Boston Scientific has entered a $25 billion dollar bid for fellow medical device maker Guidant in a move that could scupper the offer by Guidant’s current suitor Johnson & Johnson.

J&J offered to buy Guidant for $25.4 billion last year, but agreed a lower offer of around $21.5 billion with Guidant last month in the wake of a series of problems at the device maker, most notably a massive recall of defibrillators in the summer. At one point the deal looked to be in jeopardy, but after Guidant threatened to sue J&J to complete the deal, a new agreement was reached.

Boston Scientific’s $72-a-share offer throws the gauntlet down in front of J&J, whose $63.40 bid is 14% lower. Both companies are hoping to get their hands on Guidant’s pacemaker and defibrillator business, which despite the recent problems – most of which seen resolved – represent one of the fastest-growing sectors in medical devices. Guidant is set to launch a range of cardiac rhythm management (CRM) systems, including wireless versions, that are tipped to be potential big sellers in a market currently valued at $10 billion.

J&J’s share dipped fractionally on the announcement, while Guidant rose almost 10% to close the day at $67.98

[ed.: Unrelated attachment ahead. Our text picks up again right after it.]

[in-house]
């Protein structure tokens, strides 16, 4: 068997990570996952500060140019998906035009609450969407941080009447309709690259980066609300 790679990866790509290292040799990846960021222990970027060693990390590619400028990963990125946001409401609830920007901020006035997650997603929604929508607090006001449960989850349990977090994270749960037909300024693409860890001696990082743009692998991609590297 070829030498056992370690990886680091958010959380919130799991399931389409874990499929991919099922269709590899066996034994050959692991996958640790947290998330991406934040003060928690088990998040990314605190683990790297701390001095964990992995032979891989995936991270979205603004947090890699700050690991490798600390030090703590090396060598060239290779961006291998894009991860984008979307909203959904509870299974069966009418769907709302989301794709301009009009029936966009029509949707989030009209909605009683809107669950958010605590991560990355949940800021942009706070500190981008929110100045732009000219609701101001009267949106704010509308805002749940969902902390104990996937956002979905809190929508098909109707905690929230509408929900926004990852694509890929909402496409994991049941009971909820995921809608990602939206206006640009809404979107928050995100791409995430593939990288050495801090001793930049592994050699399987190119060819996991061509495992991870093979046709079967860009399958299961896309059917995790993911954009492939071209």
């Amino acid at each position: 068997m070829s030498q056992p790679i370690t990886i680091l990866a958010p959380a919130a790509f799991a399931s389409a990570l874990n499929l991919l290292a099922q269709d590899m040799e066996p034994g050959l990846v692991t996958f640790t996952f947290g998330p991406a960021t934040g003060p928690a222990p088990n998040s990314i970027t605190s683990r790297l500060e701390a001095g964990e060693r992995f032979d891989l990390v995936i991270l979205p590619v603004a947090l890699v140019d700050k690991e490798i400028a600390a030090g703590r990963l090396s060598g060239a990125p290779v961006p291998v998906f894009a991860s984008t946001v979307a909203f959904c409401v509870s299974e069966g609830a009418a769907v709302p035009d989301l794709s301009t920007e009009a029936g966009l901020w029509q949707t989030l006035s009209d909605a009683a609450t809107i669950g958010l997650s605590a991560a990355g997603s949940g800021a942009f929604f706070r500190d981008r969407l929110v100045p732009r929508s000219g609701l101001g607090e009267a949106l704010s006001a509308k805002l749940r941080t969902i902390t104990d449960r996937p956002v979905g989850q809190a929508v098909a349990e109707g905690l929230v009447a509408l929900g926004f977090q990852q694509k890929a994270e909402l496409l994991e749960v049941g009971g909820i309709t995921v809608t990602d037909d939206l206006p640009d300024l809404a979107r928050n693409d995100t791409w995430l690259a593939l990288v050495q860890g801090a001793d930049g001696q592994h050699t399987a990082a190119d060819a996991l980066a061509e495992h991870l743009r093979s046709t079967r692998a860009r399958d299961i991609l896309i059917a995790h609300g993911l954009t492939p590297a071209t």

Now, all eyes are on J&J to see if it wants Guidant enough to put in a counter offer, which would likely hike the price tag up for Guidant up to the level it originally offered.

Guidant had no comment to make on Boston Scientific’s offer, merely saying that it would take a look at the proposal. Analysis published last year by Frost & Sullivan indicated that the CRM market was worth $7.25 billion in 2003 but is estimated to balloon to $17.52 billion in 2008, driven by product improvements and the sheer number of eligible patients worldwide.

If Boston Scientific does succeed in driving a wedge between J&J and Guidant, there will be few options open to J&J in its bid to tap into the CRM sector – thought to be the main driver for the acquisition.

The leading company in the sector, Medtronic, would likely be too expensive for J&J, although it could mount a bid for the third-placed CRM manufacturer St Jude Medical, suggested analysts. The markets agreed, driving St Jude’s share price up nearly 5% by the close of trading yesterday.

Cardiovascular stent business on the block?

Boston Scientific and J&J are already rivals in the drug-eluting cardiovascular stent market with their respective Taxus and Cypher stents, both of which have seen phenomenal growth which is now starting to slow. Whichever company wins Guidant will bolster their franchise with the Xience V everolimus-eluting stent, which has just shown impressive efficacy in the 12-month SPIRIT FIRST trial, presented at the annual American Heart Association conference held last month in Dallas.

Boston Scientific said it would divest Guidant's vascular intervention and endovascular businesses and retain shared rights in its drug-eluting coronary stent program, taking over Guidant's planned launch of its Xience V stent, if its bid was successful.